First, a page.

Revision of Veterinary Medicines Legislation

Movement towards a single EU-wide authorisation

Veterinary MedicineIt was announced at the TOPRA 7th Annual Veterinary Medicines Symposium in Dublin in 2012 that significant changes would be made to the current Veterinary Medicines legislation (Veterinary Medicines Directive).

Four main problems were identified by industry:

  • High administrative burdens
  • Lack of availability of veterinary medicines
  • Risk of antimicrobial resistance
  • Deficient operation of single market

The Battle against Falsified Medicines

EU legislation to combat an increasingly significant problem

Regulatory Affairs - Falsified MedicinesThe most commonly used definition for Falsified Medicines, describes them as deliberately and fraudulently mislabelled medicines with respect to identity and/or source. Falsified medicines do not meet the legal prerequisite quality or safety standards, and subsequently put at risk the health of millions of patients who take for granted safe and effective prescription drugs.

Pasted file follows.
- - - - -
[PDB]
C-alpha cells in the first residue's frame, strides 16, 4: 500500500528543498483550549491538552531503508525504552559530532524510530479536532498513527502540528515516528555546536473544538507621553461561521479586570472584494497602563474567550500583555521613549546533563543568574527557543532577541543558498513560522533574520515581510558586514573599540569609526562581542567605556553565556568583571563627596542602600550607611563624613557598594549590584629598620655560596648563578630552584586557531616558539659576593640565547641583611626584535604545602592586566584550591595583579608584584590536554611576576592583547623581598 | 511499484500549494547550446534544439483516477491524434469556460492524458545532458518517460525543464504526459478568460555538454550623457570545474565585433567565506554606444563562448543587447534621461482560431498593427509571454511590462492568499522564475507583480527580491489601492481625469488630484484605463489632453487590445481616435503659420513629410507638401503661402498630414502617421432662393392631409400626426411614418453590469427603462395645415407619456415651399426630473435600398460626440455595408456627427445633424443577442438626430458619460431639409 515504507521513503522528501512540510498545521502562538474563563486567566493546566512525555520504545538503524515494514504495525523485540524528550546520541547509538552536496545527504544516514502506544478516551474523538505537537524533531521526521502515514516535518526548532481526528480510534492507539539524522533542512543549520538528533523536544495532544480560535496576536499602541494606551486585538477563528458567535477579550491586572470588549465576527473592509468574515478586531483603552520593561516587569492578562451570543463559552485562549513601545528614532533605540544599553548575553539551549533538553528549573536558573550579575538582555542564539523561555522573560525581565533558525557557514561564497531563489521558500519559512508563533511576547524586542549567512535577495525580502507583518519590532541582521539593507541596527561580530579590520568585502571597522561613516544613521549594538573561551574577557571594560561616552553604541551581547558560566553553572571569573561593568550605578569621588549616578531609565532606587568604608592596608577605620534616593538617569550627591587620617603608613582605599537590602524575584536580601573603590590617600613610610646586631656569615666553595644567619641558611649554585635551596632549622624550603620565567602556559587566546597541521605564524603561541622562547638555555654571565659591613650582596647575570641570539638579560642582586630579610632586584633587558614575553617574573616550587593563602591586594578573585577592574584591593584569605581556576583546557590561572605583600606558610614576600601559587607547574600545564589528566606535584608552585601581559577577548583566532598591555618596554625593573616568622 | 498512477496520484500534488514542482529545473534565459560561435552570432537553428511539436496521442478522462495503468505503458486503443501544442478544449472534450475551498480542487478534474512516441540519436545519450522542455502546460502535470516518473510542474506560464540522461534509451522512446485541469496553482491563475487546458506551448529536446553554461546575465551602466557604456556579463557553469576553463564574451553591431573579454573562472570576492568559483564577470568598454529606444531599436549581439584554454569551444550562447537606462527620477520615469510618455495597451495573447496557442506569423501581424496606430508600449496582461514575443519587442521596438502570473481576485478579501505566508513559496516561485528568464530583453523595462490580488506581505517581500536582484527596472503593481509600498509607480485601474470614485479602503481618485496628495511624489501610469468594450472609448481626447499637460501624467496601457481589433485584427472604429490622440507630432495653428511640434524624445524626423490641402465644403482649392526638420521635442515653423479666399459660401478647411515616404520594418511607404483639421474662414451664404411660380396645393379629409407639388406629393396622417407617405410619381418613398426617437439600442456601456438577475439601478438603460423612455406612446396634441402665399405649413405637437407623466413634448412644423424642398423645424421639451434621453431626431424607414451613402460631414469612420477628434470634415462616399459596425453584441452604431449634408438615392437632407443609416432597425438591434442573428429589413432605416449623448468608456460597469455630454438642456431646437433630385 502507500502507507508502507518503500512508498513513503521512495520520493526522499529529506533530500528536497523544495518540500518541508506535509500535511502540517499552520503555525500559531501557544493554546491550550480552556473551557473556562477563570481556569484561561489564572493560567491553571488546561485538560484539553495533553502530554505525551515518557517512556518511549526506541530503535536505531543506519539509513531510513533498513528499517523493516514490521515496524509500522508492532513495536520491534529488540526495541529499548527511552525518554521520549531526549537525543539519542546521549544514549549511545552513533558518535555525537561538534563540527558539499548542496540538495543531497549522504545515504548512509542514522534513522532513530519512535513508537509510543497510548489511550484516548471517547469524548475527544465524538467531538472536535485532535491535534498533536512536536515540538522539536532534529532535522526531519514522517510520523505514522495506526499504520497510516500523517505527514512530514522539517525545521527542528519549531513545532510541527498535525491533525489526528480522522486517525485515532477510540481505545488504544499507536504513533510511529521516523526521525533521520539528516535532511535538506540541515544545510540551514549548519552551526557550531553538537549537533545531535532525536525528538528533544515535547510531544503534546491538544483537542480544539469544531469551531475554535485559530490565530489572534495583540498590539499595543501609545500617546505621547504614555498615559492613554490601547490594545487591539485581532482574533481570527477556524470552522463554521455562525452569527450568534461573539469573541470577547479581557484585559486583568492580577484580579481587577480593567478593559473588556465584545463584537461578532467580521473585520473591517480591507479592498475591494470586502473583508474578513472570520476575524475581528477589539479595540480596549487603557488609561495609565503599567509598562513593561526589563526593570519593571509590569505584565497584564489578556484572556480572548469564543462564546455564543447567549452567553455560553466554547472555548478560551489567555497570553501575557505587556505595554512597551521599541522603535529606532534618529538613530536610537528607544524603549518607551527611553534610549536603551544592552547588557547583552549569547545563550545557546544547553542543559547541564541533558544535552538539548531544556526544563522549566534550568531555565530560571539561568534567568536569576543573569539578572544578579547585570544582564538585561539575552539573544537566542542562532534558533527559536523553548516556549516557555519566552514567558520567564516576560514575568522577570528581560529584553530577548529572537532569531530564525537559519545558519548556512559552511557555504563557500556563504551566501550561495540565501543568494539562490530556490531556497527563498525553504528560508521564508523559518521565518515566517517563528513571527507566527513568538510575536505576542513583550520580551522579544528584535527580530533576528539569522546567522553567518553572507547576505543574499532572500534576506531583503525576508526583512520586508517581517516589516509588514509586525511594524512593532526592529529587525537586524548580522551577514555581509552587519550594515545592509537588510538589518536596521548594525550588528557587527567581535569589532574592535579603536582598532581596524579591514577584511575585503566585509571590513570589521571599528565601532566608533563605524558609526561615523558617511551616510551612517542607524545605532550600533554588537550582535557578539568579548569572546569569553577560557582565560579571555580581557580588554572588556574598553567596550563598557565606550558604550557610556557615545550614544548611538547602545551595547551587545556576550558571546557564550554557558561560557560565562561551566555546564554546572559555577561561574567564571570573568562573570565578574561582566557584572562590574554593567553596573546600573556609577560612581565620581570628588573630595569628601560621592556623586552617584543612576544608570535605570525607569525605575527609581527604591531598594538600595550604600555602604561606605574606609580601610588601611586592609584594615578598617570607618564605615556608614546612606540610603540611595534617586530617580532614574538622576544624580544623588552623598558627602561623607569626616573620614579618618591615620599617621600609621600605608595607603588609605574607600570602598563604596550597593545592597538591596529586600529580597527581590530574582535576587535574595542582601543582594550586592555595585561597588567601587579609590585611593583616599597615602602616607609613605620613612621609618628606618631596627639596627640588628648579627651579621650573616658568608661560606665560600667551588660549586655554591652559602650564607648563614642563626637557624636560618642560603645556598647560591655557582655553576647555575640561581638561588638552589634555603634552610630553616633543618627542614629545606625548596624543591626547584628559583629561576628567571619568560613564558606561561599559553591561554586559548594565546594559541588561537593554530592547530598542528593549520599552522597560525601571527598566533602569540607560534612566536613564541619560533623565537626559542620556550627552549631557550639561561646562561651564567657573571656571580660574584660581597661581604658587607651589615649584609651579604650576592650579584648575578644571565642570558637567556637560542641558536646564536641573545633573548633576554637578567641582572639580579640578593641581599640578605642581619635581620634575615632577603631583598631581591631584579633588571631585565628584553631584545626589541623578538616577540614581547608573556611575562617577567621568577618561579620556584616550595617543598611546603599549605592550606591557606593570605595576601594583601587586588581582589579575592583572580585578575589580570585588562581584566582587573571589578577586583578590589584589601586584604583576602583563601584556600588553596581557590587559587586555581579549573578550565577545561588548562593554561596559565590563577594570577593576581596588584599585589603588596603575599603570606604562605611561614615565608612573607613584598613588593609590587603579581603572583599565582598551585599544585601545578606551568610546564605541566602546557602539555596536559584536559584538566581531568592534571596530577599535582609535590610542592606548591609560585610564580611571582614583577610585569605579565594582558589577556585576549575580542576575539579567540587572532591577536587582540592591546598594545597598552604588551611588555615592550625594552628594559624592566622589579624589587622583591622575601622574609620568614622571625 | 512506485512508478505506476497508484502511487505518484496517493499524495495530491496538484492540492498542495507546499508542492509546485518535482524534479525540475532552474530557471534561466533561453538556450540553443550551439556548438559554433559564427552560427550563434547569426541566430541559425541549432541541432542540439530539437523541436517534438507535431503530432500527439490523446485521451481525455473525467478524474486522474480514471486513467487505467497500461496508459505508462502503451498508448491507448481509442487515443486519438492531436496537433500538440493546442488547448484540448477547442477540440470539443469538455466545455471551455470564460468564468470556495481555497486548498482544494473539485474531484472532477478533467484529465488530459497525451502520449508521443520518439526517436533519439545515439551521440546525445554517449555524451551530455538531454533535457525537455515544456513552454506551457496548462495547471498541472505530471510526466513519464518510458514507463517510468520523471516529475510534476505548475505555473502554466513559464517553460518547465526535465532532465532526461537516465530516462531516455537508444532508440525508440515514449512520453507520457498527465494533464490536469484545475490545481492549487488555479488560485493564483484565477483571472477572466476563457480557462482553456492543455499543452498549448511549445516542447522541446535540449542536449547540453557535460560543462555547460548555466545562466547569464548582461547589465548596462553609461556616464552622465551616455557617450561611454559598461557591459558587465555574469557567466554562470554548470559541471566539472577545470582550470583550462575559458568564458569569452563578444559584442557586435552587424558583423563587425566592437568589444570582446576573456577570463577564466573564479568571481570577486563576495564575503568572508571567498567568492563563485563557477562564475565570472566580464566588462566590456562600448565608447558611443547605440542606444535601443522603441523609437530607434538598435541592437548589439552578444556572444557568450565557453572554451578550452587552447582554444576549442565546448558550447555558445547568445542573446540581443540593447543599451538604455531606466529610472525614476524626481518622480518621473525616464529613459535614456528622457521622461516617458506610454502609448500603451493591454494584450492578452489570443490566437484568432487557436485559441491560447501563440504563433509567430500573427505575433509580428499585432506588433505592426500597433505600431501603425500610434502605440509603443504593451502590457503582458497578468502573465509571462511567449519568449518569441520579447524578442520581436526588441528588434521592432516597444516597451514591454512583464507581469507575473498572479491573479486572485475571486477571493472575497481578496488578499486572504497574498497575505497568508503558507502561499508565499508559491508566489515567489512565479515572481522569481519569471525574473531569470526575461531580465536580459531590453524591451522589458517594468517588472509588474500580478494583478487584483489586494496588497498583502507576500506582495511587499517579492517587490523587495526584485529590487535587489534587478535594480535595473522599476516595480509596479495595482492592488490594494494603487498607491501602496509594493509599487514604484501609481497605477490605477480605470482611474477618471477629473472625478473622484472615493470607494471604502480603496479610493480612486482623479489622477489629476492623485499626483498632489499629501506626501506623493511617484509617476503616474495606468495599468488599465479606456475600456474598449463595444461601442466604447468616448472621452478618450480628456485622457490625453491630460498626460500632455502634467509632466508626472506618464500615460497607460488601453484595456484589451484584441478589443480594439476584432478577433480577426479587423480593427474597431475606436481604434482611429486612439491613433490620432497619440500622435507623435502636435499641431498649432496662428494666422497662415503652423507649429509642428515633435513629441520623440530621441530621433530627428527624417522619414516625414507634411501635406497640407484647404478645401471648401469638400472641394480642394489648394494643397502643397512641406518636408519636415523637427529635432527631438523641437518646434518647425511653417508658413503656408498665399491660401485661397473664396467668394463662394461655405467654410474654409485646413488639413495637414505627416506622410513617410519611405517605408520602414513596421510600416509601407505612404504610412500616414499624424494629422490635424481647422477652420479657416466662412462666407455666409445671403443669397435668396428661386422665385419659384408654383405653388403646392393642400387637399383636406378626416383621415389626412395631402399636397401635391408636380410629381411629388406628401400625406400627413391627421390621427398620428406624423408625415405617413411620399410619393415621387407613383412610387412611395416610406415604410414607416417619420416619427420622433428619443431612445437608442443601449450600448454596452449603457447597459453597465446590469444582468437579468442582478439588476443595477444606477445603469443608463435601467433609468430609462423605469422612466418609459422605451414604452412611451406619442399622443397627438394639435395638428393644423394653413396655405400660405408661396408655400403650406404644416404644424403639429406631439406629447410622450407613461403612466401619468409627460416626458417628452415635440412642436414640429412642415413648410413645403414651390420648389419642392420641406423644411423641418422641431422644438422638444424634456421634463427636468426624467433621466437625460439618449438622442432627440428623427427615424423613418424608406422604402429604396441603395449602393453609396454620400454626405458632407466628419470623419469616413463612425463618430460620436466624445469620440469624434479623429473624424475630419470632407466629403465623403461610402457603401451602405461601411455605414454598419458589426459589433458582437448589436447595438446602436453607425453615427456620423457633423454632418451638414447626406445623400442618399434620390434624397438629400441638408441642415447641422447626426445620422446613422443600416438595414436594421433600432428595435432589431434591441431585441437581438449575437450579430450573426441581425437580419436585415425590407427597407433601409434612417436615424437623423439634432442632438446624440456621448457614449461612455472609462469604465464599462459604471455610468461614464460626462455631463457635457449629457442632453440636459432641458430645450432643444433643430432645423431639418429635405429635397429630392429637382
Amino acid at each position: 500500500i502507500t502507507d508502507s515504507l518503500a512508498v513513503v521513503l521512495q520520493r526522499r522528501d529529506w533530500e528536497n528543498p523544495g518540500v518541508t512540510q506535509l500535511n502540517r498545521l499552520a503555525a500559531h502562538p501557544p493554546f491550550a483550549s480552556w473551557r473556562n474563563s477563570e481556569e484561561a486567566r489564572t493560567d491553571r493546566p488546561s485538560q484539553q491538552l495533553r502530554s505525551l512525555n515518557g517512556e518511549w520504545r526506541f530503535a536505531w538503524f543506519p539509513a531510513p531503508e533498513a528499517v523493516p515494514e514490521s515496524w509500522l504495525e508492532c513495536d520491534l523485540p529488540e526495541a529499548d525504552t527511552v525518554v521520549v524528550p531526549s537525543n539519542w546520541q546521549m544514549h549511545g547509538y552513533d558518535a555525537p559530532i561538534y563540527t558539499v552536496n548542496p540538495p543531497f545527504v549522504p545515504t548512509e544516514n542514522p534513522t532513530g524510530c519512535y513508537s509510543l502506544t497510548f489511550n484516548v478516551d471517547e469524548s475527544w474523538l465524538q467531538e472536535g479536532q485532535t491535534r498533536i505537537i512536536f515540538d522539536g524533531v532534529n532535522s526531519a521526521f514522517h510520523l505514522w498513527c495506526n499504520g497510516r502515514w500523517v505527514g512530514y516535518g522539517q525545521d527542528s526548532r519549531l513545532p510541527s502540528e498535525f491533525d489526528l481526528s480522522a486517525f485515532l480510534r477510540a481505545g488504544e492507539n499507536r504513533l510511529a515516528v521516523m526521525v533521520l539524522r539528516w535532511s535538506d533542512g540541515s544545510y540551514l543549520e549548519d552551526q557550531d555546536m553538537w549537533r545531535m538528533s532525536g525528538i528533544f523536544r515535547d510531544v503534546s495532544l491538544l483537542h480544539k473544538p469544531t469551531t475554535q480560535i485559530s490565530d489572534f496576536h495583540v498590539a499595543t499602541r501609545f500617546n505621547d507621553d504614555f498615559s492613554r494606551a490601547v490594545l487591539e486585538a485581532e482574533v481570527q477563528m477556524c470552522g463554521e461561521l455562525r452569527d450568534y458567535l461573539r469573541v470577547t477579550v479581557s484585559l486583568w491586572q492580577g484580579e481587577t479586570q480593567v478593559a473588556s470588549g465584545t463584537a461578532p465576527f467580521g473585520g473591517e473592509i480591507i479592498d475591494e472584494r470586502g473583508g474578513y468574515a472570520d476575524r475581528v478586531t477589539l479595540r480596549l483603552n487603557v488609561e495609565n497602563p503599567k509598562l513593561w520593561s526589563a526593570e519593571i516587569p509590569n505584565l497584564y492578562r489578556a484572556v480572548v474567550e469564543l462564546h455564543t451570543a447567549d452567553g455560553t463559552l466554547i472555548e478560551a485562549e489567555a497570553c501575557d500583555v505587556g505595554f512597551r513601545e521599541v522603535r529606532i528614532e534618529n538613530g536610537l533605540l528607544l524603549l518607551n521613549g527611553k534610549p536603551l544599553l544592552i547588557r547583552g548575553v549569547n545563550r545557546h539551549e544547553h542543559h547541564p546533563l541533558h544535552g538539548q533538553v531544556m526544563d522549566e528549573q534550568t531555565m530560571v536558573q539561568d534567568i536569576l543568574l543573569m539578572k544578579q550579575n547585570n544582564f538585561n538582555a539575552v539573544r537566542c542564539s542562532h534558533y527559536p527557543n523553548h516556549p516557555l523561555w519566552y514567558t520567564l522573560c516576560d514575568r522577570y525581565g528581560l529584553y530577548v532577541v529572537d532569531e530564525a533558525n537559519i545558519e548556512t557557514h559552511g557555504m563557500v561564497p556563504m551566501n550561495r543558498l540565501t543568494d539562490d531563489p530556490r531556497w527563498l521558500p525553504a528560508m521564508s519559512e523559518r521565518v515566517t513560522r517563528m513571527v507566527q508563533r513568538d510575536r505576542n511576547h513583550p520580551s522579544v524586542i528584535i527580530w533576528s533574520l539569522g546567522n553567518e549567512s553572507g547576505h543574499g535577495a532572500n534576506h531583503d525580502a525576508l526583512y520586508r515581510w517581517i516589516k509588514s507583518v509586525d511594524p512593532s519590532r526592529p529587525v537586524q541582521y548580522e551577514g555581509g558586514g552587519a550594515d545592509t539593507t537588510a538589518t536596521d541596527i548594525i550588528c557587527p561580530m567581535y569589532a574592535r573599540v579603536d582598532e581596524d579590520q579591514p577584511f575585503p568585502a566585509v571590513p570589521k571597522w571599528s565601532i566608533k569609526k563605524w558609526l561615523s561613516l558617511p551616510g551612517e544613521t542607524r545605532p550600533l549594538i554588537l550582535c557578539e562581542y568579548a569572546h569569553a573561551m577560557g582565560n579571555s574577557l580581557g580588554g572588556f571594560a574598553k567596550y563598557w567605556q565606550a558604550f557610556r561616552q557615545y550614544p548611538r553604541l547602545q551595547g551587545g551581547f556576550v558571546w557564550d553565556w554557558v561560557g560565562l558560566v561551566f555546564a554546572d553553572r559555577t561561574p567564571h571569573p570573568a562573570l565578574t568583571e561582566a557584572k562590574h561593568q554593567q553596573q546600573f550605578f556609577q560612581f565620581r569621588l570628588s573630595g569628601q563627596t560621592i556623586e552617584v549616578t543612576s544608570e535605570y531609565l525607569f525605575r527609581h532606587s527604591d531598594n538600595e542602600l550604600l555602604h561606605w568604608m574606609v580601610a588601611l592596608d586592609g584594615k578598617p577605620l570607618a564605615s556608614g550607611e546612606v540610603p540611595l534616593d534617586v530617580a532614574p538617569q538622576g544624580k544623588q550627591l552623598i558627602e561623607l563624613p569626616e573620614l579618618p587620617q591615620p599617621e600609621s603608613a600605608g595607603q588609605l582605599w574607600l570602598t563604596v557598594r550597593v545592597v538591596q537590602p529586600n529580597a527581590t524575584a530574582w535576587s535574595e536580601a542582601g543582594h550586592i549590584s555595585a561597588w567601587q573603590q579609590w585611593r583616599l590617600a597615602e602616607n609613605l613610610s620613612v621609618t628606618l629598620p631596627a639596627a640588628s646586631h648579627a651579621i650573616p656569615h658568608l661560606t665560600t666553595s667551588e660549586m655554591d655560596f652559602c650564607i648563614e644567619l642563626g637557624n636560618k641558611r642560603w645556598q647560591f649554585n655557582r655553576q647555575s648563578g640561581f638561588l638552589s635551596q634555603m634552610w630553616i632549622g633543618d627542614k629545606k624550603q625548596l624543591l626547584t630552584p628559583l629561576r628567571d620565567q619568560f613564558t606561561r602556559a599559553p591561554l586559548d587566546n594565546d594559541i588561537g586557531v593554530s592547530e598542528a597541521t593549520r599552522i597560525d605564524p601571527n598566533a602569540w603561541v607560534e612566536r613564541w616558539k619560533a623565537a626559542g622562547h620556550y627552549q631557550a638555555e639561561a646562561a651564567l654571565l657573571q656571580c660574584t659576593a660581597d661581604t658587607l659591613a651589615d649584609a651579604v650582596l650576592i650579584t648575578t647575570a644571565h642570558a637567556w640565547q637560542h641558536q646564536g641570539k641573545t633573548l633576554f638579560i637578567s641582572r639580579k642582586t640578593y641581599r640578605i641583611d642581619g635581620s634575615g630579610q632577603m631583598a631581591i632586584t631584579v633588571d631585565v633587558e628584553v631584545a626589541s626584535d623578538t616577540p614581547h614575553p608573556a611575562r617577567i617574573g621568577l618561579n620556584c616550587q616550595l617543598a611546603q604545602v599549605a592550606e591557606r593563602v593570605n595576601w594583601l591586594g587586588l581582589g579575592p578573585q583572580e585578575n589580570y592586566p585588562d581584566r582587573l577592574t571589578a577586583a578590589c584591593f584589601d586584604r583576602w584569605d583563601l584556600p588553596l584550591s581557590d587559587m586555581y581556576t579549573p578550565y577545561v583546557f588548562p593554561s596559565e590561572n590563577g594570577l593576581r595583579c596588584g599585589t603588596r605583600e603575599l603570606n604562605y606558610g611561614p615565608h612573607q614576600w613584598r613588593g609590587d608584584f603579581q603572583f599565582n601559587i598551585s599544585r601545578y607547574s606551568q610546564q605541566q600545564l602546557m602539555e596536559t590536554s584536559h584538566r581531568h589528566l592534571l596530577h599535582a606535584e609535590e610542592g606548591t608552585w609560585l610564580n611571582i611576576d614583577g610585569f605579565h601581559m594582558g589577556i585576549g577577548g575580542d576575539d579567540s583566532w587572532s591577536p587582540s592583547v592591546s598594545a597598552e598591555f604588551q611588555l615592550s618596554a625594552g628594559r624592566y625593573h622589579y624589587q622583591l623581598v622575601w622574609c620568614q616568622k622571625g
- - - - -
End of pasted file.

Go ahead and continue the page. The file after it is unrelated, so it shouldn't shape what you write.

Pharmaceutical falsification of medicines is a lucrative and sophisticated business, and it is gradually becoming a significant global problem. The success of the business can be attributed to increased commercial use of the internet. Rogue internet drug websites are the most frequent way that people purchase falsified drugs. These websites bypass the regulatory safeguards that store-based pharmacies must follow, for example the need for a prescription. These websites also appeal to the customers as they offer cheaper medications, and there is also a sense of anonymity when making a purchase online.